Medical marijuana — bringing clarity to drug-free policies
With the passage of Amendment 2 last fall, Missouri employers have been left wondering how the legalization of medical marijuana impacts workplace anti-drug policies.
The amendment seemingly forbids workers from suing their employers if they come to work high on marijuana and then face disciplinary action. But beyond that, it’s unclear what employers need to do to prepare.
“Employers are caught in the middle,” said Sen. David Sater, a Republican from Cassville.
To help this situation, Sen. Sater has sponsored Senate Bill 227. The bill would spell out in the law that Missouri employers do not have to accommodate medical marijuana usage at work. It also states that employers will still be allowed to do random drug testing and that positive drug tests can still be grounds for dismissal or choosing not to hire a new employee.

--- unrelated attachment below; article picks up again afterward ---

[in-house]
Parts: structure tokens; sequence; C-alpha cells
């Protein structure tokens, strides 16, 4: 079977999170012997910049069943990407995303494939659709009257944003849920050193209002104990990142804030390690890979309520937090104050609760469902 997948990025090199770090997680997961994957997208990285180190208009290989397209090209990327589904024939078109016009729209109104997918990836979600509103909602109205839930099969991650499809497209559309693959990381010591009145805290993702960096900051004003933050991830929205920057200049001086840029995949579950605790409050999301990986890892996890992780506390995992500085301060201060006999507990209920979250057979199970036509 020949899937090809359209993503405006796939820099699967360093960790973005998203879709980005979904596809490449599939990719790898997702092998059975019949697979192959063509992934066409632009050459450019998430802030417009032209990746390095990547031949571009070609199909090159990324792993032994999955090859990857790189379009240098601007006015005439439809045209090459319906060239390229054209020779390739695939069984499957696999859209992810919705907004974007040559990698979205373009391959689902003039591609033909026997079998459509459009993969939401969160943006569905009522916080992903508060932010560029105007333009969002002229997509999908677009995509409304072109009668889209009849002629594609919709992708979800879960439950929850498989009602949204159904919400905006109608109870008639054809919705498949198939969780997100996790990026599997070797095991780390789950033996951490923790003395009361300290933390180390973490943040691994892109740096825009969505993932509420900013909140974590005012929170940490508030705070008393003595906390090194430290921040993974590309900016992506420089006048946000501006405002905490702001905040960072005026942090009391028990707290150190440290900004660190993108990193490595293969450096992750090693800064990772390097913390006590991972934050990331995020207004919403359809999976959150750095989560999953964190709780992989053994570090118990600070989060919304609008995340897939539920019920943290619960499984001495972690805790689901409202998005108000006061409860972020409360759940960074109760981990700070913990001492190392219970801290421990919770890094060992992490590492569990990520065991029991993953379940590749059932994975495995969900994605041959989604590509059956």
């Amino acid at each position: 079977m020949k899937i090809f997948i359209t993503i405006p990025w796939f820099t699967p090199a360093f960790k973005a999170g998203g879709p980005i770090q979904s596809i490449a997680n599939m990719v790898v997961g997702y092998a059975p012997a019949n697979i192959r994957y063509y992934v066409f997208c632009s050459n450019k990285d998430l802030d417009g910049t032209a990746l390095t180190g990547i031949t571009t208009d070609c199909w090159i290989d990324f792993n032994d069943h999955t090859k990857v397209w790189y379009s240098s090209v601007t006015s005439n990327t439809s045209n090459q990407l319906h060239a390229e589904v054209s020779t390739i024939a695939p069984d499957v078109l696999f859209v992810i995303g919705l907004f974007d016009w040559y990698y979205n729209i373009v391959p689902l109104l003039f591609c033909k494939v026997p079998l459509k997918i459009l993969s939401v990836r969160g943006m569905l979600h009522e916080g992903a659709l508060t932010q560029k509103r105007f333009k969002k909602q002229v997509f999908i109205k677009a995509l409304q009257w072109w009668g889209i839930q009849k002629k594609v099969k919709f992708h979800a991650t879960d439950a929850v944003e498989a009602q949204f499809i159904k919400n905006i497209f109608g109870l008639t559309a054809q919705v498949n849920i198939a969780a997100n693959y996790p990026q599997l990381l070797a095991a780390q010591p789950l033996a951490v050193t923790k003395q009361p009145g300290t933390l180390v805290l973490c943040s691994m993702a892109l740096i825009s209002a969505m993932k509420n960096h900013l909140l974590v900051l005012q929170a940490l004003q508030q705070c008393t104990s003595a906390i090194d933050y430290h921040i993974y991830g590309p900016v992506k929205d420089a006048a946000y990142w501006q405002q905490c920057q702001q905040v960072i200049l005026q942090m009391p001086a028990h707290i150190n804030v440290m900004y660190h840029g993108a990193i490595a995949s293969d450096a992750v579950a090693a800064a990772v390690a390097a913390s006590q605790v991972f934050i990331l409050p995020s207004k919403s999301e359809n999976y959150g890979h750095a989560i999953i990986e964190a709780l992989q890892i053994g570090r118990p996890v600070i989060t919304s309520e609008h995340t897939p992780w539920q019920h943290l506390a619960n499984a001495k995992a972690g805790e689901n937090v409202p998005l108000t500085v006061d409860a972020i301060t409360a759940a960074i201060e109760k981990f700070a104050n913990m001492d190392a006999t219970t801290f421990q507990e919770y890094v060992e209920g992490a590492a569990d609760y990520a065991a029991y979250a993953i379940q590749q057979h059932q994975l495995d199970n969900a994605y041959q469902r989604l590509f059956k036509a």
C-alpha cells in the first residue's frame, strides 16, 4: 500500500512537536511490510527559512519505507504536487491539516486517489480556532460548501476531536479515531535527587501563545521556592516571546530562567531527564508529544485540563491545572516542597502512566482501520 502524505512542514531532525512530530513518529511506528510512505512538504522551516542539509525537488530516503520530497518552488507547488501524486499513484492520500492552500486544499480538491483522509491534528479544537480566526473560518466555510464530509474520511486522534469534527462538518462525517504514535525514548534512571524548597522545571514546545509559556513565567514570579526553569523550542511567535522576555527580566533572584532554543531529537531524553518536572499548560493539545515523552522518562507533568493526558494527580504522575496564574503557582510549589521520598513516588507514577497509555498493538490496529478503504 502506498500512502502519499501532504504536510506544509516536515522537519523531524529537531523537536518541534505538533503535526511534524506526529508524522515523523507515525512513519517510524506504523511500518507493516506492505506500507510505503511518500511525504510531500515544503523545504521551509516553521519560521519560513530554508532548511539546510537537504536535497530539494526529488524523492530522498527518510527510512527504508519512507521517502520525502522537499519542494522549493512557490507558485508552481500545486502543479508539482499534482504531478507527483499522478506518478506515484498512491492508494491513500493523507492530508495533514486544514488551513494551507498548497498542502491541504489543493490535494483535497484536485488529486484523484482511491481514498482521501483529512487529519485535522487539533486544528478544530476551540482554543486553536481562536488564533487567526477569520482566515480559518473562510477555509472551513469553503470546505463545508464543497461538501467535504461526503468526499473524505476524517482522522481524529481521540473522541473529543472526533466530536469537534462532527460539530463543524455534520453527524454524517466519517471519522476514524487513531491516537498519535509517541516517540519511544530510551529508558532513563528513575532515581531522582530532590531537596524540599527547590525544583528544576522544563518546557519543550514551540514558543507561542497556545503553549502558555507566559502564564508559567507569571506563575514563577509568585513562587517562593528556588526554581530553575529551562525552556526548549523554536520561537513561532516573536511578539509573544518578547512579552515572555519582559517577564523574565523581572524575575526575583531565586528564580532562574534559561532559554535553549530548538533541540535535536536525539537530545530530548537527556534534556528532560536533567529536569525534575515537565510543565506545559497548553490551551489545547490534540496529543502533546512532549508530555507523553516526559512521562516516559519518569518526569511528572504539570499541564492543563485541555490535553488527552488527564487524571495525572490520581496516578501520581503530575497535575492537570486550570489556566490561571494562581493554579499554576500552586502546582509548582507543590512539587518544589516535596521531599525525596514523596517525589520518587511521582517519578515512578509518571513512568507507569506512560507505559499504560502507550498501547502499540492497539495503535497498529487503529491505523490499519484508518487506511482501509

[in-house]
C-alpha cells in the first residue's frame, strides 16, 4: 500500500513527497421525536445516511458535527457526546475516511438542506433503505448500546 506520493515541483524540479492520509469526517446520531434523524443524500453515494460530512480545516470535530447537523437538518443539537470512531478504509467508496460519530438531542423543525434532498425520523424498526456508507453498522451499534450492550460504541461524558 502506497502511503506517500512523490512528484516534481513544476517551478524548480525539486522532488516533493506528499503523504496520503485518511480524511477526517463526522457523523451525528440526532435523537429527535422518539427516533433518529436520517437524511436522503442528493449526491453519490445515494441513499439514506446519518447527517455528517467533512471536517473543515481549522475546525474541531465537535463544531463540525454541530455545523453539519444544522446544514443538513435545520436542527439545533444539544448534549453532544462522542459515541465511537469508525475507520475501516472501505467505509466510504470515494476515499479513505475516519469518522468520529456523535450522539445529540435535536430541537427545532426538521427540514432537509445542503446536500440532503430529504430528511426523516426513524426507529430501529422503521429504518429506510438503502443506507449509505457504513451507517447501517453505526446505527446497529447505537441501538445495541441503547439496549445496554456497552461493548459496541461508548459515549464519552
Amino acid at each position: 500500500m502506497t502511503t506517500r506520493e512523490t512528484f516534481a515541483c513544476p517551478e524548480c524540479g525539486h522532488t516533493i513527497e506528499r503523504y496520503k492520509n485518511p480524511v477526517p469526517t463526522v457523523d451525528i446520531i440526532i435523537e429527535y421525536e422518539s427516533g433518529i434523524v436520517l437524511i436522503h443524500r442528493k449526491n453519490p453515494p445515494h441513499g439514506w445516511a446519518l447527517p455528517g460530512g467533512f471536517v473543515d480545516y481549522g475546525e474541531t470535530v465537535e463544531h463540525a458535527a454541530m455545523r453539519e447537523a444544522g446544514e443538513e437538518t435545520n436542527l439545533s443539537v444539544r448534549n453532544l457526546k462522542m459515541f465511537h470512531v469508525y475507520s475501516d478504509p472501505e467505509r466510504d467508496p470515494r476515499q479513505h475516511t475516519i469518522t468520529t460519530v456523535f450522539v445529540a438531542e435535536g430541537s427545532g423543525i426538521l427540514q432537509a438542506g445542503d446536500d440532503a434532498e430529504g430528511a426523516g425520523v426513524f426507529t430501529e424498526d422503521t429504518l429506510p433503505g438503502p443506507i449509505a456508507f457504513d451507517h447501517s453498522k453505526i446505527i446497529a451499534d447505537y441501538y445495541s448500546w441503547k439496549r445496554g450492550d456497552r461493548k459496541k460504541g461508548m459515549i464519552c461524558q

Sen. Sater said it’s important to spell out these protections in the law so that employers can have confidence in taking these actions.
“With Amendment 2, there are many employers who are reluctant to drug test and operate as they have in the past,” he said. “And since this is kind of a gray area in the law, it is my intention with this bill to bring some clarity to the statute by specifying that employers can still drug test as they have been doing up until now.”
During a Senate committee hearing on his bill, Sen. Sater also noted that some types of businesses are especially concerned about the potential impact of marijuana in the workplace.
“I owned a pharmacy for 30 years,” he said. “It would be a bad thing for my business if I had a pharmacy tech helping fill prescriptions for me who is high on marijuana and makes a mistake.”
The Missouri Chamber of Commerce and Industry supports Senate Bill 227. Missouri Chamber Vice President of Governmental Affairs Matt Panik testified in favor of the legislation.
“Amendment 2 was somewhat vague,” Panik said. “This bill simply gives the employer the objective means to know whether or not they can have confidence taking disciplinary action.”
The bill now awaits a vote in the Senate Small Business and Industry Committee.